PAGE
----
Definition of fast adjective from the Oxford Advanced Learner's Dictionary

      

    fast

     adjective
    adjective
    BrE BrE//fɑːst//
     
    ; NAmE NAmE//fæst//
     
    (faster, fastest)
     
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    quick
  1. 1  moving or able to move quickly a fast car/horse the world’s fastest runner
  2. 2  happening in a short time or without delay the fastest rate of increase for years a fast response time Which Word?fast / quick / rapidThese adjectives are frequently used with the following nouns: fast car/​train/​bowler/​pace/​lane quick glance/​look/​reply/​decision/​way rapid change/​growth/​increase/​decline/​progress Fast is used especially to describe a person or thing that moves or is able to move at great speed. Quick is more often used to describe something that is done in a short time or without delay. Rapid, swift and speedy are more formal words. Rapid is most commonly used to describe the speed at which something changes. It is not used to describe the speed at which something moves or is done:a rapid train We had a rapid coffee. Swift usually describes something that happens or is done quickly and immediately:a swift decision The government took swift action. Speedy has a similar meaning:a speedy recovery. It is used less often to talk about the speed at which something moves:a speedy car. For the use of fast and quick as adverbs, note at quick.
  3. 3  able to do something quickly a fast learner
  4. surface
  5. 4producing or allowing quick movement a fast road/pitch see also fast lane
  6. watch/clock
  7. 5[not before noun] showing a time later than the true time I'm early—my watch must be fast. That clock's ten minutes fast.
  8. photographic film
  9. 6(specialist) very sensitive to light, and therefore useful when taking photographs in poor light or of something that is moving very quickly
  10. firmly fixed
  11. 7(of a boat, etc.) firmly fixed and safe He made the boat fast.
  12. colours in clothes
  13. 8not likely to change or to come out when washed There is no noun related to fast. Use speed in connection with vehicles, actions, etc.; quickness is used about thinking.
  14. Word Originadjective Old English fæst ‘firmly fixed, steadfast’ and fæste ‘firmly’, of Germanic origin; related to Dutch vast and German fest ‘firm, solid’ and fast ‘almost’. In Middle English the adverb developed the senses ‘strongly, vigorously’ (compare with run hard), and ‘close, immediate’ (just surviving in the archaic fast by; compare with hard by), hence ‘closely, immediately’ and ‘quickly’; the idea of rapid movement was then reflected in adjectival use. Extra examplesHer pulse seemed very fast. I should make a very fast profit on these. I suppose delivery in two days is pretty fast, really. Are you a fast reader with the ability to retain the key points? He’s just become the world’s fastest runner. It’s a very fast road and people do not realize what speed they are doing. She loves driving fast cars. These are complex programs needing very large and fast computers. We can guarantee a fast response time. We’ve recorded the fastest rate of increase for several years.Idioms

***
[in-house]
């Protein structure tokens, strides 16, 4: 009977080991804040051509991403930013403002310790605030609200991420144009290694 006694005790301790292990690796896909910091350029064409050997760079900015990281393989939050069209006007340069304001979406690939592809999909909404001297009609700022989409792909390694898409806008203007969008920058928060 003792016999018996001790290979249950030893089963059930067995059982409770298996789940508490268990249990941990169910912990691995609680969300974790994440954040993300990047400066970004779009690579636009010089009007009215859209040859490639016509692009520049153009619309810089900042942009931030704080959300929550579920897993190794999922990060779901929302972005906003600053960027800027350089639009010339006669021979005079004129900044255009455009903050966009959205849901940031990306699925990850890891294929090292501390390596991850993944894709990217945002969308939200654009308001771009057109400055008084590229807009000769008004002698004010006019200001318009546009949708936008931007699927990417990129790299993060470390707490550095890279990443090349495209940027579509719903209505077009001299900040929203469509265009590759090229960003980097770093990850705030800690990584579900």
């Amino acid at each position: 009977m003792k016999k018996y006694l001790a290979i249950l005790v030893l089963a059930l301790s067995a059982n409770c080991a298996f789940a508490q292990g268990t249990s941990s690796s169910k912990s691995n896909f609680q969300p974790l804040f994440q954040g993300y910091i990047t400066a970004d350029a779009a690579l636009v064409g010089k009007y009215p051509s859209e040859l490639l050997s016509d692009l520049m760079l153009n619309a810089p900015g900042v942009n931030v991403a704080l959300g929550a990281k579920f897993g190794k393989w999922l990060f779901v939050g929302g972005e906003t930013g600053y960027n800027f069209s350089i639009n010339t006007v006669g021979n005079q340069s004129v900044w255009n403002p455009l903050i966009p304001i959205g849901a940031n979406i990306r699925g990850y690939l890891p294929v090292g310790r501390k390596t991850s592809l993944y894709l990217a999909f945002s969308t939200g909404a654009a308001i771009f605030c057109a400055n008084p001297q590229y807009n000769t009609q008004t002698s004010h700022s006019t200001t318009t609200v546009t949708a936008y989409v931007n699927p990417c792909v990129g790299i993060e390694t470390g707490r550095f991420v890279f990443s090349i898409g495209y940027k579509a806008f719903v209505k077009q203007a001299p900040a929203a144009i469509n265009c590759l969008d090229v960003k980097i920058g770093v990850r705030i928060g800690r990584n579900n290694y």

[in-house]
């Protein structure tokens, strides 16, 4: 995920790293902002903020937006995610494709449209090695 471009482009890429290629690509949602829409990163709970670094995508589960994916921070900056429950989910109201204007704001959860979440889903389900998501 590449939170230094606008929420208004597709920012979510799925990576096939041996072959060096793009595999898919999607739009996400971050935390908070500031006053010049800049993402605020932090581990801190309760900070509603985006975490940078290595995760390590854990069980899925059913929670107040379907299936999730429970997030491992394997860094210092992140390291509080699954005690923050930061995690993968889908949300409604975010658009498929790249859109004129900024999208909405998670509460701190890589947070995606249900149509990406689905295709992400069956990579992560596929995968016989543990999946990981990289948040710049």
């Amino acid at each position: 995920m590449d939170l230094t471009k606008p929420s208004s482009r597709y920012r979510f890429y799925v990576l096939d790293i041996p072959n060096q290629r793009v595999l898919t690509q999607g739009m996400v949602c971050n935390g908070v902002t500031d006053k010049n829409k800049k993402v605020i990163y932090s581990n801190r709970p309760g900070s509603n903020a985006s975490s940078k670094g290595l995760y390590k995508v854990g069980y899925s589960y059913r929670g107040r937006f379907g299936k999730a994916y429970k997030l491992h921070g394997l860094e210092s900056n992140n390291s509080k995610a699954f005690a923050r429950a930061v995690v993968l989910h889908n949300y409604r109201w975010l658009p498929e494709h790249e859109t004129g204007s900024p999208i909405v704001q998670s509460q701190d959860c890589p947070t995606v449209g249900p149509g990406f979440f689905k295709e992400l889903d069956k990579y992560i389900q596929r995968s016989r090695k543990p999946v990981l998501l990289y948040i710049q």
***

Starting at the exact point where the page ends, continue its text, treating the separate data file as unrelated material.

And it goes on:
be quick/fast on the draw
       
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    1. 1(informal) to be quick to understand or react in a new situation You can't fool him—he's always quick on the draw.
    2. 2to be quick at pulling out a gun in order to shoot it
    (of films/movies, shows, etc.) full of rapid action and sudden changes In his latest movie, the action is fast and furious. More Like This Alliteration in idioms belt and braces, black and blue, born and bred, chalk and cheese, chop and change, done and dusted, down and dirty, in dribs and drabs, eat somebody out of house and home, facts and figures, fast and furious, first and foremost, forgive and forget, hale and hearty, hem and haw, kith and kin, mix and match, part and parcel, puff and pant, to rack and ruin, rant and rave, risk life and limb, short and sweet, signed and sealed, spic and span, through thick and thin, this and that, top and tail, tried and tested, wax and waneSee worksheet. a person who can talk very quickly and easily, but who cannot always be trusted As a politician, she had the reputation for being a real fast talker. (informal) a person who knows how to get what they want quickly, especially when beginning a sexual relationship with somebody (especially after a negative) that cannot be changed in any circumstances There are no hard and fast rules about this. This situation isn’t hard and fast. hard and fastset (informal, often disapproving) to earn money quickly and easily This is a long-term project. We are not out to make a quick buck.
    pull a fast one (on somebody)
     
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    (slang) to trick somebody See related entries: Dishonest
See the Oxford Advanced American Dictionary entry: fast